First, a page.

I don't think you can set two different alignments for the same line (AFAIK you can't do that even in professional text editors - just by setting alignment). I rewrote your code like this:
SimpleAttributeSet rightAlign = new SimpleAttributeSet();
SimpleAttributeSet leftAlign = new SimpleAttributeSet();
String left = "name";
String right = "timeHis\n";
sdoc.insertString(0, left, leftAlign);
sdoc.insertString(left.length(), right, rightAlign);
sdoc.setParagraphAttributes(0, left.length(), leftAlign, false);
sdoc.setParagraphAttributes(left.length()+1, sdoc.getLength()-1-left.length(), rightAlign, false);
Size and color are OK but alignment for both strings is right. If you swap alignments in the last two lines like this:
sdoc.setParagraphAttributes(0, left.length(), rightAlign, false);
sdoc.setParagraphAttributes(left.length()+1, sdoc.getLength()-1-left.length(),leftAlign, false);
both will be left aligned, but if you add a new line in your left string:
String left = "name\n";
the alignment also becomes honored. The setParagraphAttributes method does exactly what it says - the point is that alignment is a paragraph attribute - open OO Writer or MS Word(pad), write some text and align it - it will be clearer.
When I want to achieve that alignment in MS Word/OO Writer I make a table with invisible borders, and set the left column the left alignment and to right column the right alignment.
That would lead to conclusion that we need the HTMLDocument (because you can make a table in HTML) class which implements the StyledDocument interface. So I tried this:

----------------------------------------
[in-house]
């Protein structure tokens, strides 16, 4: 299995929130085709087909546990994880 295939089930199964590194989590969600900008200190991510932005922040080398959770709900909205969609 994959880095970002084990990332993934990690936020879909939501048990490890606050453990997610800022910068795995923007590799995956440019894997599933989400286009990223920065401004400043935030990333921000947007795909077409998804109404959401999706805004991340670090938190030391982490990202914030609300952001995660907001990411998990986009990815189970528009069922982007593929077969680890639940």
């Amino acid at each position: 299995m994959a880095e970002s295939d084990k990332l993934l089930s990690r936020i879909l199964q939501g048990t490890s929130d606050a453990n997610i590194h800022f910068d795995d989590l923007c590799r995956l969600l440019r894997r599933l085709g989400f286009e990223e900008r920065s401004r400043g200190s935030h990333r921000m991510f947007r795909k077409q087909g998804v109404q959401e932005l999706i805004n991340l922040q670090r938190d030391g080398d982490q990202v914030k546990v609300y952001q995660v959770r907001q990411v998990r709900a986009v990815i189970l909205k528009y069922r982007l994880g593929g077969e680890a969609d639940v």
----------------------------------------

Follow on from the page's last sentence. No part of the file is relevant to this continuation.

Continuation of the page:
JTextPane pane = new JTextPane(new HTMLDocument());
which results in no style. It makes sense since Cascading Style Sheets is the proper way to style HTML. This constructor explains it also:
public HTMLDocument(StyleSheet styles)
Here's a link to the StyleSheet constructor argument.
But, this will do the trick:
JTextPane pane = new JTextPane();
An EditorKit :
Establishes the set of things needed by a text component to be a reasonably functioning editor for some type of text content. The EditorKit acts as a factory for some kind of policy. For example, an implementation of html and rtf can be provided that is replaceable with other implementations.
A few EditorKit methods are:
read(Reader in, Document doc, int pos)
write(Writer out, Document doc, int pos, int len)
so, basically it is a programmable editor (through read and write methods) for a text component's text content, namely the Document:
The Document is a container for text that serves as the model for swing text components. The goal for this interface is to scale from very simple needs (a plain text textfield) to complex needs (an HTML or XML document, for example).
Hence, HTMLEditorKit is a programmable editor for a text component's HTML text content, namely the HTMLDocument - take a close look at the inheritance chain of this class and the implementing interfaces - you'll notice almost all of them throughout this answer.
Now, this is the magic part from the HTMLEditorKit apidoc:
Although the Document provides HTML support by default, there is nothing preventing support of non-HTML tags that result in alternative element structures.
So it looks like the default implementation of this class translated our style attributes to HTML/CSS just the way we wanted them: left and right alignment in the same line.
It makes sense because with HTML/CSS you can do it in at least two ways:
- making a two column table and setting their alignments respectively
- making two floated divs and setting their alignments respectivley
and there is most probably more ways to do it.